- Shares of Bed Bath & Beyond declined Tuesday after the struggling retailer's chief financial officer died over the weekend.
- Gustavo Arnal died after falling from a building in downtown Manhattan, police said. The city's medical examiner's office later ruled the death a suicide.
- The company recently eliminated some executive positions, including chief operating officer, and is operating under an interim CEO.
Shares of Bed Bath & Beyond declined on Tuesday after the retailer's chief financial officer died over the weekend.
The stock closed the day at $7.04, down about 18%, as investors weighed the struggling company's leadership crisis after Gustavo Arnal's death. Arnal died Friday after falling from a building in downtown Manhattan, police said. The city's medical examiner's office later ruled the death a suicide.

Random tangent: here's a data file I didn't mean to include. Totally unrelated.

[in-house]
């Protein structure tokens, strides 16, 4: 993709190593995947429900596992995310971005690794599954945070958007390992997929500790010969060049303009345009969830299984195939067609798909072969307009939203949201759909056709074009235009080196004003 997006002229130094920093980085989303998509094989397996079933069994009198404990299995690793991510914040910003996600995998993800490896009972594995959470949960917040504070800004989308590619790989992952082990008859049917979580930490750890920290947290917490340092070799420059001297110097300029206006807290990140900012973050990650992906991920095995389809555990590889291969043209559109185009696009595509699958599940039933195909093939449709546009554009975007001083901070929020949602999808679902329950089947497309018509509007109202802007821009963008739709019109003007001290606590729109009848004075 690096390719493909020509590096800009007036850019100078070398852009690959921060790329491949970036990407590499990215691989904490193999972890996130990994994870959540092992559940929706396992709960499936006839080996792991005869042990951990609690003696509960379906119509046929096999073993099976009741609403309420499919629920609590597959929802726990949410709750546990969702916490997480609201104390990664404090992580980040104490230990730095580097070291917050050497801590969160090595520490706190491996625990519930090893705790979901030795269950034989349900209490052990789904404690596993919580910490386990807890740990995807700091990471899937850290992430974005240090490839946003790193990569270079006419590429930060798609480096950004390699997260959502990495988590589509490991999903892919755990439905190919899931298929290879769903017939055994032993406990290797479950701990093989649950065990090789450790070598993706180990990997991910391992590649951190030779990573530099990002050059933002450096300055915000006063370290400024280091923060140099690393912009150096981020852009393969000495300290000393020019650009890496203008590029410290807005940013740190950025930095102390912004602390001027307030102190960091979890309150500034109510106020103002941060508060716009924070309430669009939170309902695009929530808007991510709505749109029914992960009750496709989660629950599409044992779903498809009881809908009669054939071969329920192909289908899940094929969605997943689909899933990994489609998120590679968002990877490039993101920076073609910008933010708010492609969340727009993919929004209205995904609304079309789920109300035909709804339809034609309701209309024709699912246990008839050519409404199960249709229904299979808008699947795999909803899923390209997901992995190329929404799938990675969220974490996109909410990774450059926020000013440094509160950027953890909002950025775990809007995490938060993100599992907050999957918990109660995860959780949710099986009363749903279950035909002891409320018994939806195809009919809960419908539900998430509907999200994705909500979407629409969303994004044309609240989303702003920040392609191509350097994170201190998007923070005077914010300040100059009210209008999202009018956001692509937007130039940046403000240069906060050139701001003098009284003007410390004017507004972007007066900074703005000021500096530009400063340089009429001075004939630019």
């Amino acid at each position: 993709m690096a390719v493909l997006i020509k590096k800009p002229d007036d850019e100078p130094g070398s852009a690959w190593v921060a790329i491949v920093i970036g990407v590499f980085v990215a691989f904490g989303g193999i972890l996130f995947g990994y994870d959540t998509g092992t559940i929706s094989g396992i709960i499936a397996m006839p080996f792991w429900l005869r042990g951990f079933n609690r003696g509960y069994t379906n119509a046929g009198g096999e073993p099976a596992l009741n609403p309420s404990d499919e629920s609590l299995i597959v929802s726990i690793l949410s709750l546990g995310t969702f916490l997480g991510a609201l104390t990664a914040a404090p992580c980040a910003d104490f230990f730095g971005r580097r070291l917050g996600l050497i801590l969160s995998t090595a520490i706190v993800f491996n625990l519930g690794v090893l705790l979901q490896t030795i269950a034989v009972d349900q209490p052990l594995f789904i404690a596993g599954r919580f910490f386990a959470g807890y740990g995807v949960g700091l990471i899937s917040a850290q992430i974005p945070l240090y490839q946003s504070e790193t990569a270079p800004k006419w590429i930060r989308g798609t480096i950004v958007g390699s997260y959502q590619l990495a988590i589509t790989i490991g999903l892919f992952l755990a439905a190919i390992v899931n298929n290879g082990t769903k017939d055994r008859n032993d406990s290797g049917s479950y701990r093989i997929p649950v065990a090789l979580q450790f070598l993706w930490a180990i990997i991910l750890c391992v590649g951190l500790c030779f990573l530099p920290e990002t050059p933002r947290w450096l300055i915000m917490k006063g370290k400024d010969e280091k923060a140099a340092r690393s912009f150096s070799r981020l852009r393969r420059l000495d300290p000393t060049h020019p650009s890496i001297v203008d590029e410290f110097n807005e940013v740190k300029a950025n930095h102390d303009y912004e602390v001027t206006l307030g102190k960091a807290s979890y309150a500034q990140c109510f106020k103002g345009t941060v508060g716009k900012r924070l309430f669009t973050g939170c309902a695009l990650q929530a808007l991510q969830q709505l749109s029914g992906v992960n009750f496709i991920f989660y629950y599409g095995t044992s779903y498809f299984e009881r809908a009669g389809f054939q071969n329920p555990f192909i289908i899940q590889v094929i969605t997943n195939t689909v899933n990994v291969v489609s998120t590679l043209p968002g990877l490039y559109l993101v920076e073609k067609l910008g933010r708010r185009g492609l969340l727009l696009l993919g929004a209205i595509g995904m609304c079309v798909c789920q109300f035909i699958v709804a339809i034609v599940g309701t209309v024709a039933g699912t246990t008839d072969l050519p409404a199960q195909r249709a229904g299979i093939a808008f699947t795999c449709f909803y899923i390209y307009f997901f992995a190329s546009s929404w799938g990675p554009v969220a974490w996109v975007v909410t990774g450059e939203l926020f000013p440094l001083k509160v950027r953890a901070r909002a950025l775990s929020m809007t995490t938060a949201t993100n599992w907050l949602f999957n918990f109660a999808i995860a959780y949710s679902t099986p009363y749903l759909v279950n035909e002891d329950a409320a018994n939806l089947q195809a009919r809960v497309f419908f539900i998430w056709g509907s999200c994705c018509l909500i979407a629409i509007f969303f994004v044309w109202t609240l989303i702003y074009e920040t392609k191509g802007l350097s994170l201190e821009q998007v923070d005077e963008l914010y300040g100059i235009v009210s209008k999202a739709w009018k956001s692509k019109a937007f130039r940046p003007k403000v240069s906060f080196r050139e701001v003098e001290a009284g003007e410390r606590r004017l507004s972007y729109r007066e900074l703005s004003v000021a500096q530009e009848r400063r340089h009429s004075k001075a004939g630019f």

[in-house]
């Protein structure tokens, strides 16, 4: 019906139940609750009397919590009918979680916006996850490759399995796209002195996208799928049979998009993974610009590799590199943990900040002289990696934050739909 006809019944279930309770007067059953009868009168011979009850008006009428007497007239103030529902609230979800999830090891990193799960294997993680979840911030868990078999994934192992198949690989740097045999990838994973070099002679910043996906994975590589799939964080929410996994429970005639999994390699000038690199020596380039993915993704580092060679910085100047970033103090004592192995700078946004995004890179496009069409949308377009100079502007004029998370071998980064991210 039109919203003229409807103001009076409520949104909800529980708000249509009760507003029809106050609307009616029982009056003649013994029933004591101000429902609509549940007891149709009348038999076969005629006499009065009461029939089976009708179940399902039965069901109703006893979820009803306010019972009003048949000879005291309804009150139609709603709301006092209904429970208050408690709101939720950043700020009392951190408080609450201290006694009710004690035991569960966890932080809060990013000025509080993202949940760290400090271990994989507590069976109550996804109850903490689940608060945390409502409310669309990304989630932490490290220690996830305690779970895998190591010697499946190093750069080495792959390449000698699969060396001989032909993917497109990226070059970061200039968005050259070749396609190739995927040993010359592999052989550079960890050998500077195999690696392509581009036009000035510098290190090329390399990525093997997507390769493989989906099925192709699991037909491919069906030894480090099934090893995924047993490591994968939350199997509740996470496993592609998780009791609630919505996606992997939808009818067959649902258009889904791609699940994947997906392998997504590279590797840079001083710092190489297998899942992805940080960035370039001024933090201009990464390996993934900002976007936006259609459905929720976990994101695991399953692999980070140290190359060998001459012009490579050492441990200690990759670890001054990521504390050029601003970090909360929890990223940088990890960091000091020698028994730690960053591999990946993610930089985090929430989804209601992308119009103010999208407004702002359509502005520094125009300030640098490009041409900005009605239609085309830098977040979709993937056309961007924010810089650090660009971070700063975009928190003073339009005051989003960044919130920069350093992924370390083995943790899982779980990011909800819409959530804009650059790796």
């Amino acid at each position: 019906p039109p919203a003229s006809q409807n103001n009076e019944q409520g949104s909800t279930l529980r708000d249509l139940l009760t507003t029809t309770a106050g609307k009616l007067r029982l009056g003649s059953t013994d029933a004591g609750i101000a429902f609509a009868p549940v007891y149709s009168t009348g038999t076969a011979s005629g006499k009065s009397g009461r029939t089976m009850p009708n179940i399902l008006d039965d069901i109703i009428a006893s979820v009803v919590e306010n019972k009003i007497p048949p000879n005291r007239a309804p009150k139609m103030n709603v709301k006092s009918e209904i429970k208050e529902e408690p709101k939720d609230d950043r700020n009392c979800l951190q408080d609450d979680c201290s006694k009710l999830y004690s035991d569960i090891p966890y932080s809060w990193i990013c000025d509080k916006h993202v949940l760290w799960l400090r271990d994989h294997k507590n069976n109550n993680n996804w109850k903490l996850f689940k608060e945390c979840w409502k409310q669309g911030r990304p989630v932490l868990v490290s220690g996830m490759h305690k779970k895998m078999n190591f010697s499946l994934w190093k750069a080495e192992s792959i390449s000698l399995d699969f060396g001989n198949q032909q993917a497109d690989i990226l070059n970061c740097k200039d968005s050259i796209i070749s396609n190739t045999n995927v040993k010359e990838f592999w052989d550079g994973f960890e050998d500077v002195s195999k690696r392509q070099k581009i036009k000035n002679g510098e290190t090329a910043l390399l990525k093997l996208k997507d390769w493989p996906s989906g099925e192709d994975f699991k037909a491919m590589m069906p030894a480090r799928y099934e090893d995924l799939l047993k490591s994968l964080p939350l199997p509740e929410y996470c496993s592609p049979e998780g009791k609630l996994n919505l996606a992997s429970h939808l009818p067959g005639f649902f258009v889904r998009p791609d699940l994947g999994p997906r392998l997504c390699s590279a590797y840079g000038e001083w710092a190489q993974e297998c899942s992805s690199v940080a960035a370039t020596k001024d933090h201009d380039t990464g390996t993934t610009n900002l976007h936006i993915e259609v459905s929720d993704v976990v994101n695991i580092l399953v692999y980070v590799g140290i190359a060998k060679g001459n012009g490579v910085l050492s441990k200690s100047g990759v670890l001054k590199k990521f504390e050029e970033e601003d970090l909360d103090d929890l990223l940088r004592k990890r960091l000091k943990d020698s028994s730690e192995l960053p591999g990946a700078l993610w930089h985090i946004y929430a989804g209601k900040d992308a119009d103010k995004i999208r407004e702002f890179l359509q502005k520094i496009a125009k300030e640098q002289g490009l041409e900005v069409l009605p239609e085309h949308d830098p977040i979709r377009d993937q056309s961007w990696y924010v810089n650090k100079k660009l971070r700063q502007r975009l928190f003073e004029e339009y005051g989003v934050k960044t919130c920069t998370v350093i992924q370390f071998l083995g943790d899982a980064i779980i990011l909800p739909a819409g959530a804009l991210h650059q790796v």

Bed Bath said Tuesday morning Chief Accounting Officer Laura Crossen would step in as interim CFO.
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The loss comes after the company recently eliminated some executive positions, including chief operating officer, as part of its efforts to win back investor confidence and customers. It is also looking for a permanent CEO. Bed Bath & Beyond is operating under an interim chief executive, Sue Gove, after the company's former leader, Mark Tritton, was ousted by the board in June.
The New Jersey-based company last week announced that it had secured more than $500 million in new financing, including a loan. It also laid out a series of moves aimed at reviving the business, including the closure of about 150 stores, layoffs and an overhaul of its merchandise strategy.
Arnal joined Bed Bath & Beyond in 2020 from London-based cosmetics company Avon after the start of the Covid-19 pandemic. He also spent 20 years at Procter & Gamble.
In a statement Sunday regarding his death, Bed Bath & Beyond said that Arnal "was instrumental in guiding the organization throughout the coronavirus pandemic."
If you are having suicidal thoughts, contact the Suicide & Crisis Lifeline at 988 for support and assistance from a trained counselor.
— CNBC's Melissa Repko and MacKenzie Sigalos contributed to this report.